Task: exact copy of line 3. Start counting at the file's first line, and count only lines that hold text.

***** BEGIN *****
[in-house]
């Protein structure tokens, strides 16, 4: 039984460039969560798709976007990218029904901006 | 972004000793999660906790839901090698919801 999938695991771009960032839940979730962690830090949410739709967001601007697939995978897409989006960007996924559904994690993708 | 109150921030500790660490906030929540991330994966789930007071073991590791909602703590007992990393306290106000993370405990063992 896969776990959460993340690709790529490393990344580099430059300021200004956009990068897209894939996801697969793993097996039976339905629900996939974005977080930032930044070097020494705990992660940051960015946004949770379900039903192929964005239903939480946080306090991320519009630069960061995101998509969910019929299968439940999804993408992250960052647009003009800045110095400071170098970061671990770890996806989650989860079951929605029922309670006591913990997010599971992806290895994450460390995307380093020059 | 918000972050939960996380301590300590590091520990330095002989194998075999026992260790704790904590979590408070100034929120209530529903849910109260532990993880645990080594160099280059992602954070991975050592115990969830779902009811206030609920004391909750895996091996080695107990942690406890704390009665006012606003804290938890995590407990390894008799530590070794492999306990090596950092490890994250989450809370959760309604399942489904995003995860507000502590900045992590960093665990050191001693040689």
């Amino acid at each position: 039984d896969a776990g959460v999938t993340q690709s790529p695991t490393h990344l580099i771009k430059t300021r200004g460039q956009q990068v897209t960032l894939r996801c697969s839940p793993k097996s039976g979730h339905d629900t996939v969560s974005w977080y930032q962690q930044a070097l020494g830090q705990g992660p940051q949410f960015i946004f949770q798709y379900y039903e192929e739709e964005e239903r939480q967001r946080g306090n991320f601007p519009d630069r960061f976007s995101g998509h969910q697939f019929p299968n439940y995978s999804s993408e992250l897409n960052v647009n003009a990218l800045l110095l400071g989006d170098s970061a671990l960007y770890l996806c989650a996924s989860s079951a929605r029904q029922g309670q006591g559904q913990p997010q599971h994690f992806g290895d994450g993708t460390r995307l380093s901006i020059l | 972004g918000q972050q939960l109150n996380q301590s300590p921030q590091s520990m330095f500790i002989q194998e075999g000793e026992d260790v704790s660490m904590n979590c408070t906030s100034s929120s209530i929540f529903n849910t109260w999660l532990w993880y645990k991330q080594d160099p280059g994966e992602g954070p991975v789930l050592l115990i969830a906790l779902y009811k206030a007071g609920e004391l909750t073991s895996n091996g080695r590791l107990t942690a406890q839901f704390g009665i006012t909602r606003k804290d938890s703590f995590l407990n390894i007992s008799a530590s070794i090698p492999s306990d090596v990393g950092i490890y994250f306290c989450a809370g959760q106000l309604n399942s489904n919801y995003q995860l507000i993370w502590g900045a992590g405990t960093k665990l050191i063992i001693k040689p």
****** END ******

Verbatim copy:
């Amino acid at each position: 039984d896969a776990g959460v999938t993340q690709s790529p695991t490393h990344l580099i771009k430059t300021r200004g460039q956009q990068v897209t960032l894939r996801c697969s839940p793993k097996s039976g979730h339905d629900t996939v969560s974005w977080y930032q962690q930044a070097l020494g830090q705990g992660p940051q949410f960015i946004f949770q798709y379900y039903e192929e739709e964005e239903r939480q967001r946080g306090n991320f601007p519009d630069r960061f976007s995101g998509h969910q697939f019929p299968n439940y995978s999804s993408e992250l897409n960052v647009n003009a990218l800045l110095l400071g989006d170098s970061a671990l960007y770890l996806c989650a996924s989860s079951a929605r029904q029922g309670q006591g559904q913990p997010q599971h994690f992806g290895d994450g993708t460390r995307l380093s901006i020059l | 972004g918000q972050q939960l109150n996380q301590s300590p921030q590091s520990m330095f500790i002989q194998e075999g000793e026992d260790v704790s660490m904590n979590c408070t906030s100034s929120s209530i929540f529903n849910t109260w999660l532990w993880y645990k991330q080594d160099p280059g994966e992602g954070p991975v789930l050592l115990i969830a906790l779902y009811k206030a007071g609920e004391l909750t073991s895996n091996g080695r590791l107990t942690a406890q839901f704390g009665i006012t909602r606003k804290d938890s703590f995590l407990n390894i007992s008799a530590s070794i090698p492999s306990d090596v990393g950092i490890y994250f306290c989450a809370g959760q106000l309604n399942s489904n919801y995003q995860l507000i993370w502590g900045a992590g405990t960093k665990l050191i063992i001693k040689p």